Warning: Gov’t Rights Grab – NPS Photo Contest

Picture: Rain storm clouds at sunrise over the still waters of Emerald Bay State Park, a National Natural Landmark in the South Lake Tahoe region, California

Image: Rain storm clouds at sunrise over the still waters of Emerald Bay State Park, South Lake Tahoe region, California

Ack!! I can’t believe it’s been nearly four weeks since my last post, but I’ve been very busy with a couple assignments and trying to get my book out the door. However, I saw something today that I thought was important enough to raise a flag of caution. It seems the National Park Service, a division of the Department of the Interior, is holding a photo contest to help promote its National Natural Landmarks. I noticed in last year’s winners selection of images a shot taken by someone from my old neighboring hometown of Lafayette of spring poppeis on Mount Diablo. Curiousity, the devilish feline side of me wanted to find out just what kind of rights this contest was asking for. Shocking, but true; if you enter the contest, your entry becomes the property of the NPS to use or sell. What do you get in return? Perhaps a small token prize if you’re in the top three, and (10) copies of the calendar if your image is used. (Hooo-Rah!)

The ‘offending’ terms:

Submission of an entry shall constitute the grant of a non-exclusive, royalty free license to the National Park Service, and its’ sublicensees, to reproduce, display, prepare derivative works, distribute to the public by sale or other transfer, and to utilize the photograph submitted for any governmental purpose, including but not limited to publication on the World Wide Web, interpretive publications, and commercial uses.

So if the National Park Service sells one of your entry images that wasn’t even selected for use for $1,000.00, you’ve just given the government a thousand dollars, and you won’t likely even receive a notice of the use or sale, much less a handshake or a “Thanks you.”

I’m happy to support the National Park Service, primarily through my purchase of an Annual Pass, but I’m not sure I want to just hand them over any of my images on a silver platter.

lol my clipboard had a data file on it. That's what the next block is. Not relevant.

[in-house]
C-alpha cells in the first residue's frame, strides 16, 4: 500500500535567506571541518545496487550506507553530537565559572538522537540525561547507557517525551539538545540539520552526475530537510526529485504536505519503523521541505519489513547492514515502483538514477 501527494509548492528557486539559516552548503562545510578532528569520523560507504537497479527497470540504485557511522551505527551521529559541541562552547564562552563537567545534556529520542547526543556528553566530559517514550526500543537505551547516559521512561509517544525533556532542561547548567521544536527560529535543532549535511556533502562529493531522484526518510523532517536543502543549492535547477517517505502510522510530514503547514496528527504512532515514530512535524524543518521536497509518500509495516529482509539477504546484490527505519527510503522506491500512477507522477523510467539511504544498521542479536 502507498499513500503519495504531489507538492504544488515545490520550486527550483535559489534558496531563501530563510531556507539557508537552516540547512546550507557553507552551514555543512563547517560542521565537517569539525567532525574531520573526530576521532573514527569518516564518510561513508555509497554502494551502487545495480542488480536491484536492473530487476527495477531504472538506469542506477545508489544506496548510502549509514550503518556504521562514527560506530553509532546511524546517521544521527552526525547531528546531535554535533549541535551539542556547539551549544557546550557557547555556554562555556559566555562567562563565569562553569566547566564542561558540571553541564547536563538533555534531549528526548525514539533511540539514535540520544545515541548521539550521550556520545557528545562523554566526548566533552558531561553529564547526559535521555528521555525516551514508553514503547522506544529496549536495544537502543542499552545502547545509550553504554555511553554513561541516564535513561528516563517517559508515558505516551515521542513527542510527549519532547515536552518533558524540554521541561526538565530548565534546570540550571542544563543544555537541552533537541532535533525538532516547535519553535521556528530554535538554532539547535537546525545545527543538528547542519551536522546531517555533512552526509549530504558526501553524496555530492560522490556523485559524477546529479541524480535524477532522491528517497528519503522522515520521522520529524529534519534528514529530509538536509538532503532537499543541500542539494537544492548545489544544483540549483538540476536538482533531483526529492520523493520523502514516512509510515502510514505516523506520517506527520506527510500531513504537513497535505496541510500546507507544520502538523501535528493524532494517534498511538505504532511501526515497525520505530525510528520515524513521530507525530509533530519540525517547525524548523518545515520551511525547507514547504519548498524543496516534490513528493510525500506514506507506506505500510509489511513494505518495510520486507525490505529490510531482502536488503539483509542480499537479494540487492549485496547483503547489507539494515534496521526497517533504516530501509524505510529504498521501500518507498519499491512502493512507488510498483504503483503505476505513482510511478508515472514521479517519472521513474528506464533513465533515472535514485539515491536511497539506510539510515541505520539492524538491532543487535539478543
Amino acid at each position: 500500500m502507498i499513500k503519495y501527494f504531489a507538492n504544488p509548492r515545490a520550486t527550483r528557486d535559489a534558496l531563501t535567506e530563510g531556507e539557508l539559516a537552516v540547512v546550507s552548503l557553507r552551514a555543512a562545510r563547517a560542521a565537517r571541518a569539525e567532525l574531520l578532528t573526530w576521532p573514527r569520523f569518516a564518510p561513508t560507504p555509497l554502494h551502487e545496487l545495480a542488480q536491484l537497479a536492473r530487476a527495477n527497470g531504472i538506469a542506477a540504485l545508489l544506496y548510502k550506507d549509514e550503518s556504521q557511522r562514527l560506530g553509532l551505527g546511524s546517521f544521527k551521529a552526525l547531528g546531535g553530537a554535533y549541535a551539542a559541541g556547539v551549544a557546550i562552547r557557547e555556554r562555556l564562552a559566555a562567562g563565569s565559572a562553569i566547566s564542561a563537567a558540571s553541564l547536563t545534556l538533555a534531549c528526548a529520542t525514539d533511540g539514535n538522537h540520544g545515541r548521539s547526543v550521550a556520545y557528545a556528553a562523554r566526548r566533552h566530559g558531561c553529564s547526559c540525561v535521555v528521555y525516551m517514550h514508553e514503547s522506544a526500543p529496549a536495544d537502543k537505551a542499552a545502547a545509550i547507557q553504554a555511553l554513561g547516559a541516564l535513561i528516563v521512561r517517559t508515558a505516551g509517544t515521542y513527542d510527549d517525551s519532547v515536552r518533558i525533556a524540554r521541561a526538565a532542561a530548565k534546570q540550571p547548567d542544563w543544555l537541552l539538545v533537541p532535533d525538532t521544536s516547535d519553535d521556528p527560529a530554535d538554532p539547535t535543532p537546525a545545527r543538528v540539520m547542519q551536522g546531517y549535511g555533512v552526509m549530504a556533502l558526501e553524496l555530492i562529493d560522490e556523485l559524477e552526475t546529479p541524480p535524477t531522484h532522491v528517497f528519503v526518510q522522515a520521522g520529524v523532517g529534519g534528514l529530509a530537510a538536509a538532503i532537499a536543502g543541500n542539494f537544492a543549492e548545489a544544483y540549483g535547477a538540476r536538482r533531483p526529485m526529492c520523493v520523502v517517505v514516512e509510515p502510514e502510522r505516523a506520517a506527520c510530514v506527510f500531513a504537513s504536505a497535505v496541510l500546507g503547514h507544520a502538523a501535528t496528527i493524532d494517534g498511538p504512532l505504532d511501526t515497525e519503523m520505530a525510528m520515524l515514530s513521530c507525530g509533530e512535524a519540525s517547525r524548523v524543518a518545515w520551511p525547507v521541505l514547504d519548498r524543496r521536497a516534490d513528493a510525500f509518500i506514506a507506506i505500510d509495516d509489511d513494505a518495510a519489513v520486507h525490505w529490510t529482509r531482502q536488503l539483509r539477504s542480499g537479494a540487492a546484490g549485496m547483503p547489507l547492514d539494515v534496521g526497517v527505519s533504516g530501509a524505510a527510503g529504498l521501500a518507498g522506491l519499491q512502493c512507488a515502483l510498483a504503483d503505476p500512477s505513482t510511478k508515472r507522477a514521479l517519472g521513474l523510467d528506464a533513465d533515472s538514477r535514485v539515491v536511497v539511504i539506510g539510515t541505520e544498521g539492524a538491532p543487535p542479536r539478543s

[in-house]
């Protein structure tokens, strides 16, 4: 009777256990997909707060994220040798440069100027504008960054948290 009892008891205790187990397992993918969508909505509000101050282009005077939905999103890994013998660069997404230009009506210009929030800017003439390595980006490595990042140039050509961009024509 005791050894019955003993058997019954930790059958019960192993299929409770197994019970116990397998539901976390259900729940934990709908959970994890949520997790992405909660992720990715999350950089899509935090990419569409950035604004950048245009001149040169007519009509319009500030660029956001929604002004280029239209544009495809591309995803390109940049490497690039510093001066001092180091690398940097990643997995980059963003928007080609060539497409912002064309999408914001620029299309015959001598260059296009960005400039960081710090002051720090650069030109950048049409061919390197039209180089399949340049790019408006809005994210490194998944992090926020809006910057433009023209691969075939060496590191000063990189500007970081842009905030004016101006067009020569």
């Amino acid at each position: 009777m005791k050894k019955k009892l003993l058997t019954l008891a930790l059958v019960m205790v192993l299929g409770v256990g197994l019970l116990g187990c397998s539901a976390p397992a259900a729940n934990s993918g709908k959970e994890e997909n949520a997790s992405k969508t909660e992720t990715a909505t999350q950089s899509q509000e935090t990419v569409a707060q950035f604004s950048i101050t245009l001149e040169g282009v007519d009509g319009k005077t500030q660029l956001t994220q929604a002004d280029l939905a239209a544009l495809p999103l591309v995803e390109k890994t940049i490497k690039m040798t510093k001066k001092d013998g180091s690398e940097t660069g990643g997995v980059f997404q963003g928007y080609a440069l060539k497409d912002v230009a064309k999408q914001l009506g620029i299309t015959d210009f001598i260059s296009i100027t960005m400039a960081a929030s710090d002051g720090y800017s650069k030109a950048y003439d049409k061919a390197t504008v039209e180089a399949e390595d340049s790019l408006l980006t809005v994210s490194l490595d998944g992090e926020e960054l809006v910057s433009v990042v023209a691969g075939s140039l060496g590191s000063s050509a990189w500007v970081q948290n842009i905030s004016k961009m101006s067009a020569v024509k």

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6 Comments on “Warning: Gov’t Rights Grab – NPS Photo Contest”

  1. Gary Randall Says:

    I saw that last week.

    After going through all of the BS to get my permits to shoot on public land… I mean “government property”, this is insane. Sadly many people will enter just to get the chance to see their photo in print.

    This is more of an assault by the government on small business and freelancers.

  2. QT Luong Says:

    Typical “grab all rights we can”. Pinterest does not sell images, but in v1 of their TOS, they listed that right.

    The NPS is not in the business of licensing images, but they provide them for free to other parties, which is almost worse. I could see them building a library for their use too, since their own images aren’t generally that great.

  3. Bret Edge Says:

    I also happily support the NPS by purchasing an annual pass at one of my two local parks. However, I’ve noticed similar language in nearly every photo contest sponsored by the NPS, including the contest they hold each year to find a new photo for the aforementioned annual pass. It’s going too far, I think. Sadly, the majority of people who enter these contests couldn’t care less and would just be happy to see their image in print.

  4. Paul Conrad Says:

    Nice catch.

    Also, if the photos become the property of NPS, will they also become public domain?

    “After going through all of the BS to get my permits to shoot on public land… I mean “government property”, this is insane.”

    I agree Gary.

  5. Rob Daggett Says:

    ” non-exclusive ” License. Not becomes property. Having said that I would assume that such a license could be revoked at anytime. I tend to submit photos that I do not intend to sell or already have CC Atrib license. Furthermore I would say the value of exposure one would get from such would far exceed what you would net on the profit of print sales. Guess what if you digimarc that image the viewer can snap a picture with a smartphone and be directed to your website. If your watermarking and not using stenography or digimarc your trusting a watch dog that has no teeth.

  6. Links – April 27, 2012 « Beautiful Flower Pictures Blog: Floral Photography by Patty Hankins Says:

    [...] Images has Warning: Gov’t Rights Grab – NPS Photo Contest and Hey, that’s my picture in your painting! (Derivative [...]



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